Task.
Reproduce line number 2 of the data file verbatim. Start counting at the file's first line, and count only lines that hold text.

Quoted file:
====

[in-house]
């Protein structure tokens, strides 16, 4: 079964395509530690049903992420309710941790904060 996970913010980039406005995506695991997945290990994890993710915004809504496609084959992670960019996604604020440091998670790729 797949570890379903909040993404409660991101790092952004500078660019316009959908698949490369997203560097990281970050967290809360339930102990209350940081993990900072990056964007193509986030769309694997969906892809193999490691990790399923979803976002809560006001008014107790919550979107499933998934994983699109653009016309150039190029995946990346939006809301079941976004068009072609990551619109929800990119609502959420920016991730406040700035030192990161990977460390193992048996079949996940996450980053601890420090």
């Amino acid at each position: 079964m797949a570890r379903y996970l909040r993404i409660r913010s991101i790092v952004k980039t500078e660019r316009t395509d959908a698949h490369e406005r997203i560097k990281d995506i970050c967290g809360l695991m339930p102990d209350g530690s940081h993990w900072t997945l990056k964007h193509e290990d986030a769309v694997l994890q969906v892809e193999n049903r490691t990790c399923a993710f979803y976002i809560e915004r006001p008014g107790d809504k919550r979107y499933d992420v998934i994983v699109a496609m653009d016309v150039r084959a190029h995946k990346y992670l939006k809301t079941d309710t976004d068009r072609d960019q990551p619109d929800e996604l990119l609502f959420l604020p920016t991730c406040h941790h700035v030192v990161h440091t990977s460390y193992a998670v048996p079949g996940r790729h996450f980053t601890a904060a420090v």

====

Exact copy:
């Protein structure tokens, strides 16, 4: 079964395509530690049903992420309710941790904060 996970913010980039406005995506695991997945290990994890993710915004809504496609084959992670960019996604604020440091998670790729 797949570890379903909040993404409660991101790092952004500078660019316009959908698949490369997203560097990281970050967290809360339930102990209350940081993990900072990056964007193509986030769309694997969906892809193999490691990790399923979803976002809560006001008014107790919550979107499933998934994983699109653009016309150039190029995946990346939006809301079941976004068009072609990551619109929800990119609502959420920016991730406040700035030192990161990977460390193992048996079949996940996450980053601890420090």